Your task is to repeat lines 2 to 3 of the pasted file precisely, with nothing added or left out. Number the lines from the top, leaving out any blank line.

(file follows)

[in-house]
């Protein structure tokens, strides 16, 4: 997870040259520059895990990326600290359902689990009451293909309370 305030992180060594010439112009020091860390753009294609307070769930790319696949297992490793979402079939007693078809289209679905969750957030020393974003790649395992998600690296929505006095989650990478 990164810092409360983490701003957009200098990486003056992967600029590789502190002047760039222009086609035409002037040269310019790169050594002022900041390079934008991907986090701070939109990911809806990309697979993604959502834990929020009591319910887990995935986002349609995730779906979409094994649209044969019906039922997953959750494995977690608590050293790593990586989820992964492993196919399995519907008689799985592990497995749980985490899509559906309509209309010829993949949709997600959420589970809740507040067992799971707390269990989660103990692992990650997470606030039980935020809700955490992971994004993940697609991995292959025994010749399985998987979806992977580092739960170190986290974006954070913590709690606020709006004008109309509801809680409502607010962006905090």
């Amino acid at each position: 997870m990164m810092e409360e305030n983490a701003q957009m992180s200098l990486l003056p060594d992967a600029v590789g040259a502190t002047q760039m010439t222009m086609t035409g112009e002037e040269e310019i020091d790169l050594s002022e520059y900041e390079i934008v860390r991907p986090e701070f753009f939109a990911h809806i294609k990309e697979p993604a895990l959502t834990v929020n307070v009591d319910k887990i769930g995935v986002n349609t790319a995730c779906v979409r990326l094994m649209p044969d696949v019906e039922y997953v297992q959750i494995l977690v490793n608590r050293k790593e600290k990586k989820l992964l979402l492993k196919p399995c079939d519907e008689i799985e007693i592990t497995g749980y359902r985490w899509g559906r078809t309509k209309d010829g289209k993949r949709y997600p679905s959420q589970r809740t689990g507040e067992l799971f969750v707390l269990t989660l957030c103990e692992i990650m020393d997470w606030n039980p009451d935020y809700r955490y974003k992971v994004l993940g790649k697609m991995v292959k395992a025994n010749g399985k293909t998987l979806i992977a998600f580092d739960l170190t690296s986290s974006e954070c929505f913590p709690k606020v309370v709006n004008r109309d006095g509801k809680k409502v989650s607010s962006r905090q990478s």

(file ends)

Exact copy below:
């Protein structure tokens, strides 16, 4: 997870040259520059895990990326600290359902689990009451293909309370 305030992180060594010439112009020091860390753009294609307070769930790319696949297992490793979402079939007693078809289209679905969750957030020393974003790649395992998600690296929505006095989650990478 990164810092409360983490701003957009200098990486003056992967600029590789502190002047760039222009086609035409002037040269310019790169050594002022900041390079934008991907986090701070939109990911809806990309697979993604959502834990929020009591319910887990995935986002349609995730779906979409094994649209044969019906039922997953959750494995977690608590050293790593990586989820992964492993196919399995519907008689799985592990497995749980985490899509559906309509209309010829993949949709997600959420589970809740507040067992799971707390269990989660103990692992990650997470606030039980935020809700955490992971994004993940697609991995292959025994010749399985998987979806992977580092739960170190986290974006954070913590709690606020709006004008109309509801809680409502607010962006905090």
């Amino acid at each position: 997870m990164m810092e409360e305030n983490a701003q957009m992180s200098l990486l003056p060594d992967a600029v590789g040259a502190t002047q760039m010439t222009m086609t035409g112009e002037e040269e310019i020091d790169l050594s002022e520059y900041e390079i934008v860390r991907p986090e701070f753009f939109a990911h809806i294609k990309e697979p993604a895990l959502t834990v929020n307070v009591d319910k887990i769930g995935v986002n349609t790319a995730c779906v979409r990326l094994m649209p044969d696949v019906e039922y997953v297992q959750i494995l977690v490793n608590r050293k790593e600290k990586k989820l992964l979402l492993k196919p399995c079939d519907e008689i799985e007693i592990t497995g749980y359902r985490w899509g559906r078809t309509k209309d010829g289209k993949r949709y997600p679905s959420q589970r809740t689990g507040e067992l799971f969750v707390l269990t989660l957030c103990e692992i990650m020393d997470w606030n039980p009451d935020y809700r955490y974003k992971v994004l993940g790649k697609m991995v292959k395992a025994n010749g399985k293909t998987l979806i992977a998600f580092d739960l170190t690296s986290s974006e954070c929505f913590p709690k606020v309370v709006n004008r109309d006095g509801k809680k409502v989650s607010s962006r905090q990478s």